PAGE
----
January Newsletter, 2014 Rick McPherson

When I saw the new bike and wagon I couldn’t wait to load the truck and get them delivered to the Reservation before Christmas.  This year we were one of the charitable non-profits selected by Les Schwab Tire Centers and KGW TV 12 to receive toys and gifts for children.   I knew that I had just enough time to make one last trip before the Holiday.  With half the truck loaded with groceries and household supplies we packed all the toys and filled every space with action figures, puzzles, games, dolls and of course the bike and wagon. 

When I exited the Interstate past The Dalles, Oregon,  I made the turn back to the Celilo Indian Village on the Columbia River.  The Yakama Tribe have lived on these banks for generations and fished for Sturgeon and Salmon.  But on this particular afternoon the streets of the little village were empty and the Gorge wind was biting and cold. 

Karen and Fred Whitford,  our friends and contacts on the Reservation greeted me and were more than excited with the full truck load.  Several times as we emptied the truck, Karen came over and put her head on my shoulder.  She didn’t say a word but her gesture spoke volumes. 

Several days before, Lana, one of the ladies from the village had stopped by our office in Gresham and visited with us.  When she saw the truck she came over to help with the work and soon the groceries, household supplies of blankets, pillows, comforters and towels were safely off the truck and stacked neatly  in the carport.  The toys were handled like gold.  They were taken in the house to be sorted and then distributed to the children on the reservation.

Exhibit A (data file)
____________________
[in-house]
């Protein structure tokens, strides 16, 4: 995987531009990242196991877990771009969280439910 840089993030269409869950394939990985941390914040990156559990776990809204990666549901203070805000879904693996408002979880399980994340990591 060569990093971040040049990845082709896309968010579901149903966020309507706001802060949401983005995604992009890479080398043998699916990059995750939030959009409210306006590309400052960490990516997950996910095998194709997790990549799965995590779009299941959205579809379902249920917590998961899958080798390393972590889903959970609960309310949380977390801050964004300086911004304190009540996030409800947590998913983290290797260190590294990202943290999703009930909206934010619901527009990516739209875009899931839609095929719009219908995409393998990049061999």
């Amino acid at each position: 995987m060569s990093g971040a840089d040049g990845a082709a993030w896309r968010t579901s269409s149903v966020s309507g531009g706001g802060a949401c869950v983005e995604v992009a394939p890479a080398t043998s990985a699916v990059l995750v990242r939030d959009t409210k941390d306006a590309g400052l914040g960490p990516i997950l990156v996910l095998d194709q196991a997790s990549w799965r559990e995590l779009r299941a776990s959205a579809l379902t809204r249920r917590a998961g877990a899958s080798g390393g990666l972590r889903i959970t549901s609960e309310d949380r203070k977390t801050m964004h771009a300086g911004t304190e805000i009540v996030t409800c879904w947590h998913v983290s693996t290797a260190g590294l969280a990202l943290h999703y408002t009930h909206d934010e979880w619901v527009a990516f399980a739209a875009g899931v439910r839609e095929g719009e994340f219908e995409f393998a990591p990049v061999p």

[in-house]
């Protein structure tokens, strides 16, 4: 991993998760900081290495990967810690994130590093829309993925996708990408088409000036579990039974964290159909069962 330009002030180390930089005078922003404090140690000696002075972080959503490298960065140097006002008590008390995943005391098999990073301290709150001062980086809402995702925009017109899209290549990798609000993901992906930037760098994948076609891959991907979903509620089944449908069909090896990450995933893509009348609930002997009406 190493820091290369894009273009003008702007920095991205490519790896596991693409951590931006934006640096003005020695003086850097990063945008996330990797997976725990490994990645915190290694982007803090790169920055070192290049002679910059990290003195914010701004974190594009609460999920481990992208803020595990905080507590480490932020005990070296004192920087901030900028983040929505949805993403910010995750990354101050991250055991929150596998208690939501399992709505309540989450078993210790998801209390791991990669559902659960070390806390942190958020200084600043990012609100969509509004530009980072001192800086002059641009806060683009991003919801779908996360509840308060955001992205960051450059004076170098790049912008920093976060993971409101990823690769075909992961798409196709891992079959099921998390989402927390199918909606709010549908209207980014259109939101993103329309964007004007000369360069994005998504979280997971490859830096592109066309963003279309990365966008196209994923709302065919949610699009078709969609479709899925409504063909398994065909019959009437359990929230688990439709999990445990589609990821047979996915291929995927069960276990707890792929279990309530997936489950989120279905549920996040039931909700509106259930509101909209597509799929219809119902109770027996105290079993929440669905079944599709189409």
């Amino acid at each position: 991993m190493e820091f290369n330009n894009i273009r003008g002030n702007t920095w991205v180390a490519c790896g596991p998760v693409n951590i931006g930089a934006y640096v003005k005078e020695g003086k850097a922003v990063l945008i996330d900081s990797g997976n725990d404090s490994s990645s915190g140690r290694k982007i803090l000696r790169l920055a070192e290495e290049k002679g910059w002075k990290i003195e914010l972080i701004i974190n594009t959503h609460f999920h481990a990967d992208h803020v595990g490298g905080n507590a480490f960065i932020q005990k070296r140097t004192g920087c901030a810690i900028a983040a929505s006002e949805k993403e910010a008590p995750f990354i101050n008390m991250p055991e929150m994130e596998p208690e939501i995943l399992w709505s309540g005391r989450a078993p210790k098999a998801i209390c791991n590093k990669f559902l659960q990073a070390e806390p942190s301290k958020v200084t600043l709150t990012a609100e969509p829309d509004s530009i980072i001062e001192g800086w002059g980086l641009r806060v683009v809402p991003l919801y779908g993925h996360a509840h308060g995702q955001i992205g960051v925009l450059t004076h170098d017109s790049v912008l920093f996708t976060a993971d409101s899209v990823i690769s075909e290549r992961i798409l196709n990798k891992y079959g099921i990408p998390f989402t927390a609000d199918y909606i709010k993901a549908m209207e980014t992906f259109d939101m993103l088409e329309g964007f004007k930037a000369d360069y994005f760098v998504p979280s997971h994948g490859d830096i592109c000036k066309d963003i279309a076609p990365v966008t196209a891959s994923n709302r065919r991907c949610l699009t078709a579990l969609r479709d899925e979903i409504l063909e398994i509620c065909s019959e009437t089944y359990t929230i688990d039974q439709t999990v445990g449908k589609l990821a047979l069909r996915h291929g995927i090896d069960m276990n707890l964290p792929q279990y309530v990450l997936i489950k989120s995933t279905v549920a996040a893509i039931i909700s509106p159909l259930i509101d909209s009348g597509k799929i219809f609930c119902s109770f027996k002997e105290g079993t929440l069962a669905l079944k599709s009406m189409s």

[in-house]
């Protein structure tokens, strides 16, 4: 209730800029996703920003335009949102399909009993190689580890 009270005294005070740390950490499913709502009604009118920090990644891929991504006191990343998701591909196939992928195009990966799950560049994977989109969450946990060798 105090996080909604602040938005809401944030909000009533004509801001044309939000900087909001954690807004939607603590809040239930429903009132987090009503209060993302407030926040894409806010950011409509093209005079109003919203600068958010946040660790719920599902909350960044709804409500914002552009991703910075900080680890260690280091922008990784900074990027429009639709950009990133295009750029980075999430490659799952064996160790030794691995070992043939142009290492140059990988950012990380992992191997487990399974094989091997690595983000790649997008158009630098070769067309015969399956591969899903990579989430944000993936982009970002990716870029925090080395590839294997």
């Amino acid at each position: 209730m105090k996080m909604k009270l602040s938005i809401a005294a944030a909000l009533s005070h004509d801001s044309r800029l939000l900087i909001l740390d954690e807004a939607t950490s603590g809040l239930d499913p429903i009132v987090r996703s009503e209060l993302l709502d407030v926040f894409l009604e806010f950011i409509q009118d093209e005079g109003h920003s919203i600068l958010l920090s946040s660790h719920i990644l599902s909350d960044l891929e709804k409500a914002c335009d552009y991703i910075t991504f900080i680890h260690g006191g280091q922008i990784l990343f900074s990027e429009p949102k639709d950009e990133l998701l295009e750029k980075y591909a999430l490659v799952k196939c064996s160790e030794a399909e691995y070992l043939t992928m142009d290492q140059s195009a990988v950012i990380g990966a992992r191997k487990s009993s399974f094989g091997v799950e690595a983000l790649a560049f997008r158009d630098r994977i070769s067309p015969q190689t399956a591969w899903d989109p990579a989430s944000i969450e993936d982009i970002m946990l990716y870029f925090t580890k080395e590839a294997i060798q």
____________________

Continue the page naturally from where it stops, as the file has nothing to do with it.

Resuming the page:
I asked Lana about her  Christmas plans.  She explained to me that her family was gone and no one was planning to be with her.  She hoped her  grandson would stay but was not sure that he would.  She went on to say that one of the family had been murdered and her relatives were scattered.  In a brief moment of time I was reminded again of the violence,  family abuse and hopelessness that characterize reservation life. 

I spoke to Lana of God’s love, acceptance and forgiveness.  She told me that she was a Believer and Christ was in her heart.  I encouraged her to take groceries, supplies and toys for her grandson and family and reminded her that I would be praying for her. 

As I dropped the big Detroit diesel into gear and headed down the street for the highway, Lana came down her driveway and stopped me .  She had two coffee mugs, one for Charlote, my wife,  and one for me.  On the mugs are pictures of the original Celilo Falls with Natives,  precariously perched on boards and logs by the rapids, fishing.  I held more than two coffee mugs in my hands, I held her heart. 


Now the New Year has arrived and we are fully engaged with our mission, helping Native Americans both physically and spiritually.  There are so many “Lanas…so many Karens…so many Freds”  who need our help.

Will you help us by praying for us?  Will you help us financially?

Your gifts make all the difference in the world.  Thank you and God bless you!